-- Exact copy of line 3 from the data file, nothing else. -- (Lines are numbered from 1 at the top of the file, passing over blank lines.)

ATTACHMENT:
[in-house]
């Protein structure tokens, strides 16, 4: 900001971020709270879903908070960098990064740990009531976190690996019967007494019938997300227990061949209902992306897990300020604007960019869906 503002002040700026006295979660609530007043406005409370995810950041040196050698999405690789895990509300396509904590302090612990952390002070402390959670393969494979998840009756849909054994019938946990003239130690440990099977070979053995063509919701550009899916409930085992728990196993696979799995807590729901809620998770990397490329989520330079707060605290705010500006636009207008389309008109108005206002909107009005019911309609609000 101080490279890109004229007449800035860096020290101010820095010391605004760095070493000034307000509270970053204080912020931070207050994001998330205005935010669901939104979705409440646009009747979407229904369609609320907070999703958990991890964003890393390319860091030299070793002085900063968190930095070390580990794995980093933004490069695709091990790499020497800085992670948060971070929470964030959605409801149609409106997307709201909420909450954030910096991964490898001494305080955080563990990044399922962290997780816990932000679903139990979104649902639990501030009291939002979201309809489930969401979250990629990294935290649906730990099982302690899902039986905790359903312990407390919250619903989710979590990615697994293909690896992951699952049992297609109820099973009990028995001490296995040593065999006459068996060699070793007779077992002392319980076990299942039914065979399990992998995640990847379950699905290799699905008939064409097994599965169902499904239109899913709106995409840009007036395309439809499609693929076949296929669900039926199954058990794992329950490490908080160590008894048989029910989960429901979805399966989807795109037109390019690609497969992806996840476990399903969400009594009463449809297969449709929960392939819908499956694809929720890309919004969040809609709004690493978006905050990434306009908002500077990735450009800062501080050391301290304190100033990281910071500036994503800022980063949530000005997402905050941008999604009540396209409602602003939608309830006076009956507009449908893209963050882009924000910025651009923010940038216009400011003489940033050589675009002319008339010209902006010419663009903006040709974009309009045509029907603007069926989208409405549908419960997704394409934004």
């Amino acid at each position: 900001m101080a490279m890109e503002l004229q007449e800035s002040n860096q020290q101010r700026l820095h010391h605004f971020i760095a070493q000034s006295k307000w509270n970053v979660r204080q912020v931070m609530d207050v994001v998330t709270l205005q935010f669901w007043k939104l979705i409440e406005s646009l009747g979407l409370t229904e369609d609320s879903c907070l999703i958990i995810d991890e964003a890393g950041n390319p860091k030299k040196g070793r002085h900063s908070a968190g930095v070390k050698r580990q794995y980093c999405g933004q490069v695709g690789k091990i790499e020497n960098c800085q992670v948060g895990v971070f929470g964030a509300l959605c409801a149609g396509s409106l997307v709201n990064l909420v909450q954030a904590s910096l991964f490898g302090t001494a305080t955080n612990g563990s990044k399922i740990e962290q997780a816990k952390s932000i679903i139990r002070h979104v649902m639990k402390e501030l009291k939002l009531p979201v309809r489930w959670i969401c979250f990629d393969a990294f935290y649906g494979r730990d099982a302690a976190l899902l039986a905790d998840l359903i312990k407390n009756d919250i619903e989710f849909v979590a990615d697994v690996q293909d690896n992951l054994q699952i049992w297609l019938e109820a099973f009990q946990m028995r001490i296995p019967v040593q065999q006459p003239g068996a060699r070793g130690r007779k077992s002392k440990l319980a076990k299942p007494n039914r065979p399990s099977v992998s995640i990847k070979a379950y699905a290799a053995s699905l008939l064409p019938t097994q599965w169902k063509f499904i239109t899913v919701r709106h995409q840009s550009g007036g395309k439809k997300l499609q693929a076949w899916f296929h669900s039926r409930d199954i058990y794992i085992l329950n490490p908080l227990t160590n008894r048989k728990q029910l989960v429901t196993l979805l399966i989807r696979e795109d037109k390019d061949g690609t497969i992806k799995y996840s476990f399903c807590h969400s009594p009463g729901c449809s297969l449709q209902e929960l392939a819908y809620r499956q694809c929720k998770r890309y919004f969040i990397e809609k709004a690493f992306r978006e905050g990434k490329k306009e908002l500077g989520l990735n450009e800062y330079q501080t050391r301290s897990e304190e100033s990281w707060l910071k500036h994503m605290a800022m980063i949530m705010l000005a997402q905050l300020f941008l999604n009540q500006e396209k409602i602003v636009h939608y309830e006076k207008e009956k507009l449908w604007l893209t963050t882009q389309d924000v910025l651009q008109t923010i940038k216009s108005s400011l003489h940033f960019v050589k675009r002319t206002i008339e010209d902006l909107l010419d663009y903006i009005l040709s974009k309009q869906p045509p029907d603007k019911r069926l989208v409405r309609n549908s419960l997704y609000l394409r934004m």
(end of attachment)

């Amino acid at each position: 900001m101080a490279m890109e503002l004229q007449e800035s002040n860096q020290q101010r700026l820095h010391h605004f971020i760095a070493q000034s006295k307000w509270n970053v979660r204080q912020v931070m609530d207050v994001v998330t709270l205005q935010f669901w007043k939104l979705i409440e406005s646009l009747g979407l409370t229904e369609d609320s879903c907070l999703i958990i995810d991890e964003a890393g950041n390319p860091k030299k040196g070793r002085h900063s908070a968190g930095v070390k050698r580990q794995y980093c999405g933004q490069v695709g690789k091990i790499e020497n960098c800085q992670v948060g895990v971070f929470g964030a509300l959605c409801a149609g396509s409106l997307v709201n990064l909420v909450q954030a904590s910096l991964f490898g302090t001494a305080t955080n612990g563990s990044k399922i740990e962290q997780a816990k952390s932000i679903i139990r002070h979104v649902m639990k402390e501030l009291k939002l009531p979201v309809r489930w959670i969401c979250f990629d393969a990294f935290y649906g494979r730990d099982a302690a976190l899902l039986a905790d998840l359903i312990k407390n009756d919250i619903e989710f849909v979590a990615d697994v690996q293909d690896n992951l054994q699952i049992w297609l019938e109820a099973f009990q946990m028995r001490i296995p019967v040593q065999q006459p003239g068996a060699r070793g130690r007779k077992s002392k440990l319980a076990k299942p007494n039914r065979p399990s099977v992998s995640i990847k070979a379950y699905a290799a053995s699905l008939l064409p019938t097994q599965w169902k063509f499904i239109t899913v919701r709106h995409q840009s550009g007036g395309k439809k997300l499609q693929a076949w899916f296929h669900s039926r409930d199954i058990y794992i085992l329950n490490p908080l227990t160590n008894r048989k728990q029910l989960v429901t196993l979805l399966i989807r696979e795109d037109k390019d061949g690609t497969i992806k799995y996840s476990f399903c807590h969400s009594p009463g729901c449809s297969l449709q209902e929960l392939a819908y809620r499956q694809c929720k998770r890309y919004f969040i990397e809609k709004a690493f992306r978006e905050g990434k490329k306009e908002l500077g989520l990735n450009e800062y330079q501080t050391r301290s897990e304190e100033s990281w707060l910071k500036h994503m605290a800022m980063i949530m705010l000005a997402q905050l300020f941008l999604n009540q500006e396209k409602i602003v636009h939608y309830e006076k207008e009956k507009l449908w604007l893209t963050t882009q389309d924000v910025l651009q008109t923010i940038k216009s108005s400011l003489h940033f960019v050589k675009r002319t206002i008339e010209d902006l909107l010419d663009y903006i009005l040709s974009k309009q869906p045509p029907d603007k019911r069926l989208v409405r309609n549908s419960l997704y609000l394409r934004m």